Arduino is a microcontroller based prototyping board that runs on small DC power. A Relay is a device that helps microcontrollers (or microcontroller based boards) like Arduino to switch on or off different household appliances like motors, lights, water heaters, television and fans etc.
Today, Arduino is being used for a wide range of applications like controlling LEDs, monitoring temperature, logging data and turning on motors etc. Another important task that can be accomplished by the Arduino is controlling a 5V Relay to operate high voltage AC appliances and devices.
Arduino family of microcontrollers, like UNO, Nano and Mega etc. can be programmed to control a simple 5V relay i.e. switch it on or off on the event of pushing a button, reading the value of temperature from a thermistor or just by setting up a predefined timer.
In this project, we will see a simple circuit where an Arduino UNO will control a 5V relay, which in turn will a lamp.
Note: We have used Arduino UNO in this project as it is more popular than other Arduino boards and beginners in electronics can easily use it. If you have any other board like Arduino Nano or Arduino Mega, you can use it without any hassle.
Caution: We are going to connect 240V Mains supply (or 110V depending on where you live) to the 5V relay module to turn on a lamp. You should be very careful and cautious when using mains supply. If you have even the smallest doubt about wiring it up, don’t hesitate to take help from a professional.
Let us see the circuit diagram for the project. Even though we have used a 5V Relay Module, the connections in this circuit diagram will be describe the complete setup.
- Arduino UNO (or any other Arduino board)
- 5V Relay
- 1N4007 Diode
- BC547 – NPN Transistor
- Red LED (can be used as a Power ON LED)
- Green LED (can be used as a Relay ON LED)
- 2 x 1K Ohm Resistors (1/4 W – for Red and Green LEDs)
- Wires for connecting DC Voltage components
- Wires for connecting AC Mains and lamp
Let us now see how the circuit is designed. First thing is we used a 5V relay in this project. This makes it easy as Arduino can power up the relay directly. If you used a 12V relay like we used in this project Arduino Relay Control, you need to use a separate power supply for relay.
Coming to the design of the circuit, it is very simple as we used a 5V relay module and not the individual components. Although the circuit diagram explains the detailed connections, practically we didn’t need to make all the connections.
Most relay modules (whether 5V or 12V) will come with the aforementioned connection and hence all you need is to give power supply to the relay module i.e. 5V and GND and connect the control signal from Arduino to control pin on the relay board.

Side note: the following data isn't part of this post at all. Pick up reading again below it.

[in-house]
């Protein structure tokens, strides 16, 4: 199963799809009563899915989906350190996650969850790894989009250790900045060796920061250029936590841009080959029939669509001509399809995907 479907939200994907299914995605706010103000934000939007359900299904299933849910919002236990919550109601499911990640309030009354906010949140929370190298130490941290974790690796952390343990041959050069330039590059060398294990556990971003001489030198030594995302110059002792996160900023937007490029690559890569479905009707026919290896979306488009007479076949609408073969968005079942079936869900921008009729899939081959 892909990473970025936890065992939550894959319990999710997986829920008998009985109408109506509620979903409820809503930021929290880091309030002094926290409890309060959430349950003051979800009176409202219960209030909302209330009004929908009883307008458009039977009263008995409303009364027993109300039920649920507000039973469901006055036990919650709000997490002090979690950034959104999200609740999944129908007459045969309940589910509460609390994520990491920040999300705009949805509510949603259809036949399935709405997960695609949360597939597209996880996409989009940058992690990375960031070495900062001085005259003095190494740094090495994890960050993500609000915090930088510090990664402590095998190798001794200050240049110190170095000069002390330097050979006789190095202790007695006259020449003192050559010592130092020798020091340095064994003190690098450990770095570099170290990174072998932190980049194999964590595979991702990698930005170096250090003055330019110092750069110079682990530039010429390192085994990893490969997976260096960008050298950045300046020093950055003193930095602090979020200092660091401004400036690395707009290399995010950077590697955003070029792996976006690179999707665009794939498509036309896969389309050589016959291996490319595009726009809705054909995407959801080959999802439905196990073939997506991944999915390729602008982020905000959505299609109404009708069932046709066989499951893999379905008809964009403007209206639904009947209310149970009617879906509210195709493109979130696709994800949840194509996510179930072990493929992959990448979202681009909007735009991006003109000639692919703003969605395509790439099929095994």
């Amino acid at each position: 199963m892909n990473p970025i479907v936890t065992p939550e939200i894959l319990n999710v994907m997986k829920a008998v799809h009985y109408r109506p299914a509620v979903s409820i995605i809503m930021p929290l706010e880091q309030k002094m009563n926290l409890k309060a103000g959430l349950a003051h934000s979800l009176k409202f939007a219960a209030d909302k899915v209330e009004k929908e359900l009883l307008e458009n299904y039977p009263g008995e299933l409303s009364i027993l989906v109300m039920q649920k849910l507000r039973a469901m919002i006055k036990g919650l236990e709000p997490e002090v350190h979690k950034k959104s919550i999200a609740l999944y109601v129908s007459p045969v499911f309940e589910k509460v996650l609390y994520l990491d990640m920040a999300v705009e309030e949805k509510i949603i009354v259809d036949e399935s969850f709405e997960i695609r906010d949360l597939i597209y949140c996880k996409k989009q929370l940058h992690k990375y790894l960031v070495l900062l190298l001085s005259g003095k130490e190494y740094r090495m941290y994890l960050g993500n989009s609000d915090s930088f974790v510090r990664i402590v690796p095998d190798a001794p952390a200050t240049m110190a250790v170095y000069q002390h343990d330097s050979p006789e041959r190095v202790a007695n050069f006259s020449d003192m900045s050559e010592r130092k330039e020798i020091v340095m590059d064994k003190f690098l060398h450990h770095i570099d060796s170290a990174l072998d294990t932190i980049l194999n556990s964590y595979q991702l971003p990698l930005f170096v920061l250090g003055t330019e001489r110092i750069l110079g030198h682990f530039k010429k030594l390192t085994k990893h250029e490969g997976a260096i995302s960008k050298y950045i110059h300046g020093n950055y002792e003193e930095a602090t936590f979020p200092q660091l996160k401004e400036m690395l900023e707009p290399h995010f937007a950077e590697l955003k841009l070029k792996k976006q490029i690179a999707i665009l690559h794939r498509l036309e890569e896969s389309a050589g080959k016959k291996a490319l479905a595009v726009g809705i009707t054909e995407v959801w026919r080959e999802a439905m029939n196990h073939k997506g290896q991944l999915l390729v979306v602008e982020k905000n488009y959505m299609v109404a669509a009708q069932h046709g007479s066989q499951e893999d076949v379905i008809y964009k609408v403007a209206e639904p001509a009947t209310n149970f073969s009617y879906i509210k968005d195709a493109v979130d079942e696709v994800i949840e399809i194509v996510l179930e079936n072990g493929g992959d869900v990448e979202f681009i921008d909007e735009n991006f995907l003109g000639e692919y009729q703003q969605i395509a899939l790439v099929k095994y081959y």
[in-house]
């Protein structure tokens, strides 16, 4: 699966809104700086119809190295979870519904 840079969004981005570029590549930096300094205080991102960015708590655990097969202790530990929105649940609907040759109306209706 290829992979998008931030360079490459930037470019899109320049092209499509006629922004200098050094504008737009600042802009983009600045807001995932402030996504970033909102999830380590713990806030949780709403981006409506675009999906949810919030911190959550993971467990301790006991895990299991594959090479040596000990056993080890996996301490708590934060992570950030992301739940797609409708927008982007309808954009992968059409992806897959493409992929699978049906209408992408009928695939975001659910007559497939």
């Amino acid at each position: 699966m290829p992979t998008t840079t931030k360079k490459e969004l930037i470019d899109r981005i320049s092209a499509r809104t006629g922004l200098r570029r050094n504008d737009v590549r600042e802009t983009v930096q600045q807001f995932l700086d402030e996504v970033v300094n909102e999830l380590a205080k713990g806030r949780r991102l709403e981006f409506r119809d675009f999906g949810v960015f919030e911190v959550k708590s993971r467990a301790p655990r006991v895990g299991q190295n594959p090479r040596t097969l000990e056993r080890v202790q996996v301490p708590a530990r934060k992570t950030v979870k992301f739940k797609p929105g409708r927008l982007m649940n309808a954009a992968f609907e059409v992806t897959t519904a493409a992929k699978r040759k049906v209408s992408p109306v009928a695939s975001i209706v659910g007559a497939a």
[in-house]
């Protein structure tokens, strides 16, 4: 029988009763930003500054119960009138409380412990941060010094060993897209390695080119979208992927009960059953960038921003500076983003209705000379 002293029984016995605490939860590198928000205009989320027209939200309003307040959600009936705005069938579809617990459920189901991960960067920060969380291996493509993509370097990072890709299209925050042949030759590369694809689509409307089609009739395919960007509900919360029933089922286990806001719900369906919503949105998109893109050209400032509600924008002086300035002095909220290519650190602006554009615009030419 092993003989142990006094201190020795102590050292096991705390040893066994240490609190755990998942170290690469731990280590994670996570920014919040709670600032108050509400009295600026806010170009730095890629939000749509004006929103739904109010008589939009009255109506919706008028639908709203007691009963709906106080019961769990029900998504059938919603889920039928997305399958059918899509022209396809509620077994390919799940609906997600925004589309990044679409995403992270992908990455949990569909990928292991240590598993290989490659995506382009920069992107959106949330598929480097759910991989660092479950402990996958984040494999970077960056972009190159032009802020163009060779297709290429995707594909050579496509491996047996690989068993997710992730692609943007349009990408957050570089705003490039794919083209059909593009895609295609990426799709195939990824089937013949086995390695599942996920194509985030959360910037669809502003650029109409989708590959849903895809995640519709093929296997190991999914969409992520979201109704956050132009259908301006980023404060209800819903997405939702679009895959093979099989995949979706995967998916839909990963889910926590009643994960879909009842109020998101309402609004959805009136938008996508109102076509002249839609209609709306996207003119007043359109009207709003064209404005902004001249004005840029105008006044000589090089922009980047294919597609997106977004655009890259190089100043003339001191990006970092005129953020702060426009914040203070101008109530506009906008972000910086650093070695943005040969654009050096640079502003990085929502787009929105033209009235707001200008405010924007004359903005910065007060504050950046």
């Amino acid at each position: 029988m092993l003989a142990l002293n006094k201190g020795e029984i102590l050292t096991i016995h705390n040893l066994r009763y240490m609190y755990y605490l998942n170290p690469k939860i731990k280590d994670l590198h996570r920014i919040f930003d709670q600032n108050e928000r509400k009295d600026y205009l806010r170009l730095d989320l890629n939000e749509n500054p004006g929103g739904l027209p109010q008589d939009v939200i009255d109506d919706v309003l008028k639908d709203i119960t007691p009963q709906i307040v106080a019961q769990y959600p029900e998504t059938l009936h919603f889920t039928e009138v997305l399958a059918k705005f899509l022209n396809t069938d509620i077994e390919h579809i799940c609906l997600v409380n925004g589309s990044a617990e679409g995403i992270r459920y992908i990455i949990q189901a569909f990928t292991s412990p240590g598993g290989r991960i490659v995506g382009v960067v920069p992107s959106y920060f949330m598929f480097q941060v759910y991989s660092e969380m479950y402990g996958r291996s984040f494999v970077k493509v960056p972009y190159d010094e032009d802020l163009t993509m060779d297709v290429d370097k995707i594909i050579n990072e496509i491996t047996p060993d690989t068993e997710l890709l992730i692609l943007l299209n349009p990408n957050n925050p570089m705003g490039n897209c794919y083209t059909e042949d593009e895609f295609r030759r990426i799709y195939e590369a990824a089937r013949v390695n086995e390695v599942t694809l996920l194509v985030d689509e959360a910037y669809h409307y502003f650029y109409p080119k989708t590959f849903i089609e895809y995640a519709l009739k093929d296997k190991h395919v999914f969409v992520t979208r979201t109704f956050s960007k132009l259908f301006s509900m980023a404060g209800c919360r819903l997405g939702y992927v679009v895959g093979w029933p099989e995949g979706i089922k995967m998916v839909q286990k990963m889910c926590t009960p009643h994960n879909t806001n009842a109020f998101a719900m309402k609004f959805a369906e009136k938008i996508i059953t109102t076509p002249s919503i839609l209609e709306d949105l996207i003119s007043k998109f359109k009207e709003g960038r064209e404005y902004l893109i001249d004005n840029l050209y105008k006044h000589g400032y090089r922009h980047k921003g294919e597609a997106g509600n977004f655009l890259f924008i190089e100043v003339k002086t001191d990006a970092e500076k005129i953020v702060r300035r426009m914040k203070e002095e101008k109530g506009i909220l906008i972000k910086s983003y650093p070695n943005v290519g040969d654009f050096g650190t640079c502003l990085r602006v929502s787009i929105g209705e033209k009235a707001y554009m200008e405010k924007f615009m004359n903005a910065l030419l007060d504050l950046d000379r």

Coming to the load part i.e. the lamp, hot wire from the mains supply is connected to one terminal of the lamp. Other terminal of the lamp is connected to Normally Open (NO) contact of the 5V Relay. Finally, the neutral wire from the mains is connected to the Common (COMM) contact of the relay.
A small light sensor in the form of LDR (Light Dependent Resistor) is used to switch on or off the light automatically. The output of the LDR sensor is given to the Analog Input pin A0.
The advantage of using a 5V relay in this project is that the power supply for the relay can be directly given from the Arduino UNO board itself. Let us now see some basics of a relay. A relay is a type of a switch that acts as an interface between microcontrollers and AC Loads.
A simple Single Pole – Single Throw (SPST) relay, like the one used in this project consists of 5 Terminals: 5V, GND, Normally Open (NO), Normally Close (NC) and Common (COMM). Since we need to control this relay with the help of Arduino, a transistor is used with an additional pin called Control Pin on the Relay Module.
A simple project, in which Arduino UNO controls a 5V relay is explained here. The working of the project is based on the functioning of the Relay and the ability of Arduino to control the relay. Let us discuss the working of the project.
As mentioned earlier, by interfacing Arduino with 5V relay module, we intend to operate an AC load like lamp. Instead of using it directly, we designed a small application where an LDR is used to detect the light intensity and automatically turn on or off the relay.
Under normal lighting conditions, the output from the LDR will be in the range of 80 – 90 (range is 0 – 255). When the lighting conditions go dark (can be done by covering the LDR with hand), the output from the LDR will jump to 130 – 140. This condition can be used to trigger the 5V Relay and turn on the light.
Advantages and Disadvantages
Advantages: The main and important advantage of connecting a 5V relay with Arduino is that it can be powered by Arduino itself.
Disadvantages: A transistor based relay might not be ideal for long time use as there will always be noise in the relay coil. A suitable option will be using additional isolation like an opto-isolator or completely eliminating the electromechanical relay and replacing it with solid state relay.
- Interfacing a 5V Relay with Arduino opens up the door to a huge number of applications. Although the main task of the relay is to control a load, how that relay is being operated by the Arduino makes it an interesting project.
- Some of the techniques and methods using which we can control the relay are: Bluetooth, Infrared (IR) remote, RF Transmitter – Receiver Pair or even using Internet.
- Arduino based Home Automation requires the combination of Arduino and many relay module (depending on the number of loads).
Construction and Output Video